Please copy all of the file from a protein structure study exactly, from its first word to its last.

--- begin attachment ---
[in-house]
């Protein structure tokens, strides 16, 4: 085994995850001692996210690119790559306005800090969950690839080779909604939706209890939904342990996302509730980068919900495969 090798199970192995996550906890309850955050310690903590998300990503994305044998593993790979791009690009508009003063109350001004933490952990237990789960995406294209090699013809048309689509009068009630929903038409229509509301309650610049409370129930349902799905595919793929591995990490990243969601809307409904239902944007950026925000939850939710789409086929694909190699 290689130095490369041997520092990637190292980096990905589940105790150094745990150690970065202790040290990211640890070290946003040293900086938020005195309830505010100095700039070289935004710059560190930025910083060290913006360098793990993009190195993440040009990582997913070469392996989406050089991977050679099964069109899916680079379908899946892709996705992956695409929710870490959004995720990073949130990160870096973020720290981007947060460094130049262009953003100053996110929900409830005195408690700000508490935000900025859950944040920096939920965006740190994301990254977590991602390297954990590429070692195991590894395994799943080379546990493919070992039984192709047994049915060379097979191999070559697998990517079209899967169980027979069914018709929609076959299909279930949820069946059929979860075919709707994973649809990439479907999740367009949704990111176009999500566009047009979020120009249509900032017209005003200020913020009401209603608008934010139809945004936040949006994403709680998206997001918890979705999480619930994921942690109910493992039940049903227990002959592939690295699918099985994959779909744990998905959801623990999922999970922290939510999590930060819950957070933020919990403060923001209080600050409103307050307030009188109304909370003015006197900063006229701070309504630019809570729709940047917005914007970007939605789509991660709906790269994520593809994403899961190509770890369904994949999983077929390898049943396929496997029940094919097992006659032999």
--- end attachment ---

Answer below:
[in-house]
């Protein structure tokens, strides 16, 4: 085994995850001692996210690119790559306005800090969950690839080779909604939706209890939904342990996302509730980068919900495969 090798199970192995996550906890309850955050310690903590998300990503994305044998593993790979791009690009508009003063109350001004933490952990237990789960995406294209090699013809048309689509009068009630929903038409229509509301309650610049409370129930349902799905595919793929591995990490990243969601809307409904239902944007950026925000939850939710789409086929694909190699 290689130095490369041997520092990637190292980096990905589940105790150094745990150690970065202790040290990211640890070290946003040293900086938020005195309830505010100095700039070289935004710059560190930025910083060290913006360098793990993009190195993440040009990582997913070469392996989406050089991977050679099964069109899916680079379908899946892709996705992956695409929710870490959004995720990073949130990160870096973020720290981007947060460094130049262009953003100053996110929900409830005195408690700000508490935000900025859950944040920096939920965006740190994301990254977590991602390297954990590429070692195991590894395994799943080379546990493919070992039984192709047994049915060379097979191999070559697998990517079209899967169980027979069914018709929609076959299909279930949820069946059929979860075919709707994973649809990439479907999740367009949704990111176009999500566009047009979020120009249509900032017209005003200020913020009401209603608008934010139809945004936040949006994403709680998206997001918890979705999480619930994921942690109910493992039940049903227990002959592939690295699918099985994959779909744990998905959801623990999922999970922290939510999590930060819950957070933020919990403060923001209080600050409103307050307030009188109304909370003015006197900063006229701070309504630019809570729709940047917005914007970007939605789509991660709906790269994520593809994403899961190509770890369904994949999983077929390898049943396929496997029940094919097992006659032999």